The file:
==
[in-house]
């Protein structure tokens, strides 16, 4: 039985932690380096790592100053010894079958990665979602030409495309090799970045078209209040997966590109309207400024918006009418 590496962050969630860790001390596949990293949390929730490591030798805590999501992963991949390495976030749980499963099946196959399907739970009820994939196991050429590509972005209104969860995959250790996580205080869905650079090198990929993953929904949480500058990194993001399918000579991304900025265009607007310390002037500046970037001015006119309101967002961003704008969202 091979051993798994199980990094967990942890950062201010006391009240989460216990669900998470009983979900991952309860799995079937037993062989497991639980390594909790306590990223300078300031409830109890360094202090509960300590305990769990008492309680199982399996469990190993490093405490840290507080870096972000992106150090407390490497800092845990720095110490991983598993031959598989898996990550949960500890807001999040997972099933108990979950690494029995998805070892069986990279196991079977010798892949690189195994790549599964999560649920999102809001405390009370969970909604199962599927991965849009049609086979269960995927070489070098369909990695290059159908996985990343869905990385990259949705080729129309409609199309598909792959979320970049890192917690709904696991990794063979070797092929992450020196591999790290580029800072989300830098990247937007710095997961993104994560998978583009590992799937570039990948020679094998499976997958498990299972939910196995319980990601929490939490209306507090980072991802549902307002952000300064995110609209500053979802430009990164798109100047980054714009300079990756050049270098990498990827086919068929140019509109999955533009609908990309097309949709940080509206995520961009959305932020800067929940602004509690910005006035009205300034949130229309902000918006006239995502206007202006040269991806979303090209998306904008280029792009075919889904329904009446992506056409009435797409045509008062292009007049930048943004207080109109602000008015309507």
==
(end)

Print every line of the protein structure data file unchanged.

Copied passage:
[in-house]
């Protein structure tokens, strides 16, 4: 039985932690380096790592100053010894079958990665979602030409495309090799970045078209209040997966590109309207400024918006009418 590496962050969630860790001390596949990293949390929730490591030798805590999501992963991949390495976030749980499963099946196959399907739970009820994939196991050429590509972005209104969860995959250790996580205080869905650079090198990929993953929904949480500058990194993001399918000579991304900025265009607007310390002037500046970037001015006119309101967002961003704008969202 091979051993798994199980990094967990942890950062201010006391009240989460216990669900998470009983979900991952309860799995079937037993062989497991639980390594909790306590990223300078300031409830109890360094202090509960300590305990769990008492309680199982399996469990190993490093405490840290507080870096972000992106150090407390490497800092845990720095110490991983598993031959598989898996990550949960500890807001999040997972099933108990979950690494029995998805070892069986990279196991079977010798892949690189195994790549599964999560649920999102809001405390009370969970909604199962599927991965849009049609086979269960995927070489070098369909990695290059159908996985990343869905990385990259949705080729129309409609199309598909792959979320970049890192917690709904696991990794063979070797092929992450020196591999790290580029800072989300830098990247937007710095997961993104994560998978583009590992799937570039990948020679094998499976997958498990299972939910196995319980990601929490939490209306507090980072991802549902307002952000300064995110609209500053979802430009990164798109100047980054714009300079990756050049270098990498990827086919068929140019509109999955533009609908990309097309949709940080509206995520961009959305932020800067929940602004509690910005006035009205300034949130229309902000918006006239995502206007202006040269991806979303090209998306904008280029792009075919889904329904009446992506056409009435797409045509008062292009007049930048943004207080109109602000008015309507």